Dissociative fugue (), formerly called a fugue state or psychogenic fugue, is a mental and behavioral disorder that is classified variously as a dissociative disorder, a conversion disorder, and a somatic symptom disorder. The disorder is a rare psychiatric phenomenon characterized by reversible amnesia for one's identity, including the memories, personality, and other identifying characteristics of individuality. The state can last for days, months or longer. Dissociative fugue usually involves unplanned travel or wandering and is sometimes accompanied by the establishment of a new identity. It is a facet of dissociative amnesia, according to the fifth edition of the Diagnostic and Statistical Manual of Mental Disorders (DSM-5).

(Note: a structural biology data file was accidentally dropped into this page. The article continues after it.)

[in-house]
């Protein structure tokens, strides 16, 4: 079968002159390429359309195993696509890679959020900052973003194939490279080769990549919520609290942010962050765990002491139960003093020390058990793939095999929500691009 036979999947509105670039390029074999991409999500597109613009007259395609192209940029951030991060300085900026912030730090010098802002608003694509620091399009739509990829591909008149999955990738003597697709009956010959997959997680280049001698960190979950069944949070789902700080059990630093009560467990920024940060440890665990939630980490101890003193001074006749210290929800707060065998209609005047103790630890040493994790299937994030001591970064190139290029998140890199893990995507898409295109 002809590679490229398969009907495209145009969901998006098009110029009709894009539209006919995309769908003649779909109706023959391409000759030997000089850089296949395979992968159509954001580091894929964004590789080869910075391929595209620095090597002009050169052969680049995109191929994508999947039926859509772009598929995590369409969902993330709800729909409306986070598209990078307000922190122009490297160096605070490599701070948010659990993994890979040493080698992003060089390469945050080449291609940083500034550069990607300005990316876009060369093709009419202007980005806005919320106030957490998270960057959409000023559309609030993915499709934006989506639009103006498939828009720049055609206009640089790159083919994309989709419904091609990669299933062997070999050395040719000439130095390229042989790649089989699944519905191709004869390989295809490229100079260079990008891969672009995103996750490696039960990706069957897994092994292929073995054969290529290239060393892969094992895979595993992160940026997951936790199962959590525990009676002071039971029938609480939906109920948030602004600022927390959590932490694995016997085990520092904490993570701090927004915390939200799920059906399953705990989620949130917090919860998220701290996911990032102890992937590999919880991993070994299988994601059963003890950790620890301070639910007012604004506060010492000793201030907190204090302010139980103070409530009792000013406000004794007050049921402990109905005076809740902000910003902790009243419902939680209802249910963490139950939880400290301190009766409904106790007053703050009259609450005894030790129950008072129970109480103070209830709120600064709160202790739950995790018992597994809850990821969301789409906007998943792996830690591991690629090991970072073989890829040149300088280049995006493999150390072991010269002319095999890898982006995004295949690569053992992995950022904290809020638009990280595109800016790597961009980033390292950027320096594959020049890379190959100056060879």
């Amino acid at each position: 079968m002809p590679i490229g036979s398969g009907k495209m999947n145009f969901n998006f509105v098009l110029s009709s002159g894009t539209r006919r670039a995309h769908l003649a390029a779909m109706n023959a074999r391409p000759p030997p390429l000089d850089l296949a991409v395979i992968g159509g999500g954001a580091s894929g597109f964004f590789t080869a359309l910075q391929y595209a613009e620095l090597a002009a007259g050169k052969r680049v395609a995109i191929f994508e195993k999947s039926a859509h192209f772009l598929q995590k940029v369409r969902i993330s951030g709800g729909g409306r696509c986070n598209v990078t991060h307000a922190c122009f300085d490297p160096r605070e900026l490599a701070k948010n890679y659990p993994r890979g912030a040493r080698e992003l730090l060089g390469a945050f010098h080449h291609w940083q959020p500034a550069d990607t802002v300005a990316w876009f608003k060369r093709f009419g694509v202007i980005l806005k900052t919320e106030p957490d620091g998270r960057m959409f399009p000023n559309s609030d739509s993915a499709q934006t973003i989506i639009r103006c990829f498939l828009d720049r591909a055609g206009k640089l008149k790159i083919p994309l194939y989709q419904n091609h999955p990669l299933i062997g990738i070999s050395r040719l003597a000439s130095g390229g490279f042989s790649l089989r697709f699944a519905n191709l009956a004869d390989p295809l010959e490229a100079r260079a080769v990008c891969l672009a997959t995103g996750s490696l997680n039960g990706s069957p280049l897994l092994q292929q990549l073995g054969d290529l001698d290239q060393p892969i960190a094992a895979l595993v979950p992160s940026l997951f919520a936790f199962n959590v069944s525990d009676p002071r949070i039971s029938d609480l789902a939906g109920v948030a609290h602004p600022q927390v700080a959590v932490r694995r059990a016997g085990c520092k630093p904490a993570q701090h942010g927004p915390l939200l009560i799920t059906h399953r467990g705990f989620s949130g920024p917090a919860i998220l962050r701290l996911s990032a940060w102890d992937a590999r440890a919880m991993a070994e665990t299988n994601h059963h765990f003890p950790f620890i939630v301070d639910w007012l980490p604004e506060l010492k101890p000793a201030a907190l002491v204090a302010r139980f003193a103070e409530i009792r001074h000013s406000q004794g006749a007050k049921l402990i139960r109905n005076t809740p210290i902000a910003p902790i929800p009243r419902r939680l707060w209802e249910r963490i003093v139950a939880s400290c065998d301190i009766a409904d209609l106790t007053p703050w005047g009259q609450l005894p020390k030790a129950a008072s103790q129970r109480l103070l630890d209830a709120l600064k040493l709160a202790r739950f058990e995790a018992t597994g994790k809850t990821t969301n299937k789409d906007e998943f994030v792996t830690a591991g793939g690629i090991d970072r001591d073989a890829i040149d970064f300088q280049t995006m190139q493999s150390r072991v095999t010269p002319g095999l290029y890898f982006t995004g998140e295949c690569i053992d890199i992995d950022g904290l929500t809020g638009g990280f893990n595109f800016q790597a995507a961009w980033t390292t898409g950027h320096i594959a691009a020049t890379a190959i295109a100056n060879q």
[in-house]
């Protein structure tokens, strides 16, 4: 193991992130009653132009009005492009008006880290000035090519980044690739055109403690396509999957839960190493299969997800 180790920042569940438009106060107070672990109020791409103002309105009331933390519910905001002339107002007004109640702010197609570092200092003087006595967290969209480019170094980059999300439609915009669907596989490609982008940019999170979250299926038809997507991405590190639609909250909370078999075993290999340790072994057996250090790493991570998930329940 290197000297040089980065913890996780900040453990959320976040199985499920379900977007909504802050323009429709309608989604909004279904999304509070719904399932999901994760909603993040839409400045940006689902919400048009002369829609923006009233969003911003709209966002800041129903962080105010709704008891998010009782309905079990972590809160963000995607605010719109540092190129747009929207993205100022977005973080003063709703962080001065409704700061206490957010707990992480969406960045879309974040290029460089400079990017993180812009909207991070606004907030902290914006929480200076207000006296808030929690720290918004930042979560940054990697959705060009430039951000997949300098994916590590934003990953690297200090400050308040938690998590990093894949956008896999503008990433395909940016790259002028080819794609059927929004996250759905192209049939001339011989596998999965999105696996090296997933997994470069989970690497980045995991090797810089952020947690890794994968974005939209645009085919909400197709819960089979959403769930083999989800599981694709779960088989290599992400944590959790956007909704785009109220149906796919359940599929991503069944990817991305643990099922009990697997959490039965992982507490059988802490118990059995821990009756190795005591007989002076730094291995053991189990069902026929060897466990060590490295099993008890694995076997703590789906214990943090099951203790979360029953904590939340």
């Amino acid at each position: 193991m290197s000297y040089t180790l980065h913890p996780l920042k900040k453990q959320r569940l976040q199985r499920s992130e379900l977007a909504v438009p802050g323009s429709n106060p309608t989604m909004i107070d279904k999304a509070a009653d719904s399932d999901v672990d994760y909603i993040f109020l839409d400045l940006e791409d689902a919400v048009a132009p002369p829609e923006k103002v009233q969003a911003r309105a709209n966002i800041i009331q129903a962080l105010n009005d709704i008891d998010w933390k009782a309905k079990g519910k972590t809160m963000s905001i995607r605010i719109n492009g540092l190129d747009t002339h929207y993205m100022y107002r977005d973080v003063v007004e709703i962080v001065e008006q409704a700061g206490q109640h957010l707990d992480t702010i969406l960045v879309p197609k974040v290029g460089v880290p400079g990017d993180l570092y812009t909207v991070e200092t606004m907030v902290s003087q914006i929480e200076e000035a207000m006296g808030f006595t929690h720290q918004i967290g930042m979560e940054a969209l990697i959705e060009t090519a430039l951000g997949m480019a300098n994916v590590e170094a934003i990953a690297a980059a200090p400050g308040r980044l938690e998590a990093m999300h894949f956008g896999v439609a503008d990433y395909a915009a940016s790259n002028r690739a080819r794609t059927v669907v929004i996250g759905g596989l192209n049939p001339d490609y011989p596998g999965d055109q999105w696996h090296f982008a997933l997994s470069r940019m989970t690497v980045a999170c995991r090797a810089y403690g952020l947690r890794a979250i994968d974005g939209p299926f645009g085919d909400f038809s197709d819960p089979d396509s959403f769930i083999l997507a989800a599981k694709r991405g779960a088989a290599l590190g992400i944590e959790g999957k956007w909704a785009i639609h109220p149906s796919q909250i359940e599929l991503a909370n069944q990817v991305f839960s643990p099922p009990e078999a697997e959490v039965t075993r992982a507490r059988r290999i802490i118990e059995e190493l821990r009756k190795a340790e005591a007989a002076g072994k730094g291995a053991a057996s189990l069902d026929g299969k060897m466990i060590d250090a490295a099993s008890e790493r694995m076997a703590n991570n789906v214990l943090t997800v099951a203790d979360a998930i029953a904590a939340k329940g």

After recovery from a fugue state, previous memories usually return intact, and further treatment is unnecessary. An episode of fugue is not characterized as attributable to a psychiatric disorder if it can be related to the ingestion of psychotropic substances, to physical trauma, to a general medical condition or to dissociative identity disorder, delirium, or dementia. Fugues are precipitated by a series of long-term traumatic episodes. It is most commonly associated with childhood victims of sexual abuse who learn to dissociate memory of the abuse (dissociative amnesia).